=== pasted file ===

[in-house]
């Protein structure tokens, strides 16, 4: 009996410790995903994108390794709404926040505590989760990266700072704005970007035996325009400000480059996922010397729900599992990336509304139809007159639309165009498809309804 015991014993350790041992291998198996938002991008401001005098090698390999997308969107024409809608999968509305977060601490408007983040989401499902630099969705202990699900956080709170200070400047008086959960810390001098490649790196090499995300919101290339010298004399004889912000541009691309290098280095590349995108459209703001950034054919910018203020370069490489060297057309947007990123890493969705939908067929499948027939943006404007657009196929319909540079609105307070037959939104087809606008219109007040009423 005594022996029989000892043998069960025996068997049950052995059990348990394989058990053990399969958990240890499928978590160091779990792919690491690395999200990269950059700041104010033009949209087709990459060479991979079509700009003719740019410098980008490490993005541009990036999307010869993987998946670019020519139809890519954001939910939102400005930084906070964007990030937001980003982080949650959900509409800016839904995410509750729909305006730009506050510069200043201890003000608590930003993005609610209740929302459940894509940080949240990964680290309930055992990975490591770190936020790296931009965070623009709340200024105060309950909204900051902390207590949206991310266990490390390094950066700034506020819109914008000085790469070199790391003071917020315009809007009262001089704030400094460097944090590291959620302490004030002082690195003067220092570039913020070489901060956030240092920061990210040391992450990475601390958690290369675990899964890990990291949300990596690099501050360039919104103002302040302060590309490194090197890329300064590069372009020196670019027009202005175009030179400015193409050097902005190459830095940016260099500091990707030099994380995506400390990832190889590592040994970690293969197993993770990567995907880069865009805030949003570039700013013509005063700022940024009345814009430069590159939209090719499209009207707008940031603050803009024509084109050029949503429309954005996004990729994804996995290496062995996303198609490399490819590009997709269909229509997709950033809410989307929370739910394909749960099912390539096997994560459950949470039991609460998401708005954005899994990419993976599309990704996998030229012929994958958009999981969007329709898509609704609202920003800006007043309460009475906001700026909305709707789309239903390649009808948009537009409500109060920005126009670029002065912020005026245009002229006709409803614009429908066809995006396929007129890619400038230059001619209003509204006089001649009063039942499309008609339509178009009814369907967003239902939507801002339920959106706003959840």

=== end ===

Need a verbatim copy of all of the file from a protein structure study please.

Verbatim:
[in-house]
């Protein structure tokens, strides 16, 4: 009996410790995903994108390794709404926040505590989760990266700072704005970007035996325009400000480059996922010397729900599992990336509304139809007159639309165009498809309804 015991014993350790041992291998198996938002991008401001005098090698390999997308969107024409809608999968509305977060601490408007983040989401499902630099969705202990699900956080709170200070400047008086959960810390001098490649790196090499995300919101290339010298004399004889912000541009691309290098280095590349995108459209703001950034054919910018203020370069490489060297057309947007990123890493969705939908067929499948027939943006404007657009196929319909540079609105307070037959939104087809606008219109007040009423 005594022996029989000892043998069960025996068997049950052995059990348990394989058990053990399969958990240890499928978590160091779990792919690491690395999200990269950059700041104010033009949209087709990459060479991979079509700009003719740019410098980008490490993005541009990036999307010869993987998946670019020519139809890519954001939910939102400005930084906070964007990030937001980003982080949650959900509409800016839904995410509750729909305006730009506050510069200043201890003000608590930003993005609610209740929302459940894509940080949240990964680290309930055992990975490591770190936020790296931009965070623009709340200024105060309950909204900051902390207590949206991310266990490390390094950066700034506020819109914008000085790469070199790391003071917020315009809007009262001089704030400094460097944090590291959620302490004030002082690195003067220092570039913020070489901060956030240092920061990210040391992450990475601390958690290369675990899964890990990291949300990596690099501050360039919104103002302040302060590309490194090197890329300064590069372009020196670019027009202005175009030179400015193409050097902005190459830095940016260099500091990707030099994380995506400390990832190889590592040994970690293969197993993770990567995907880069865009805030949003570039700013013509005063700022940024009345814009430069590159939209090719499209009207707008940031603050803009024509084109050029949503429309954005996004990729994804996995290496062995996303198609490399490819590009997709269909229509997709950033809410989307929370739910394909749960099912390539096997994560459950949470039991609460998401708005954005899994990419993976599309990704996998030229012929994958958009999981969007329709898509609704609202920003800006007043309460009475906001700026909305709707789309239903390649009808948009537009409500109060920005126009670029002065912020005026245009002229006709409803614009429908066809995006396929007129890619400038230059001619209003509204006089001649009063039942499309008609339509178009009814369907967003239902939507801002339920959106706003959840």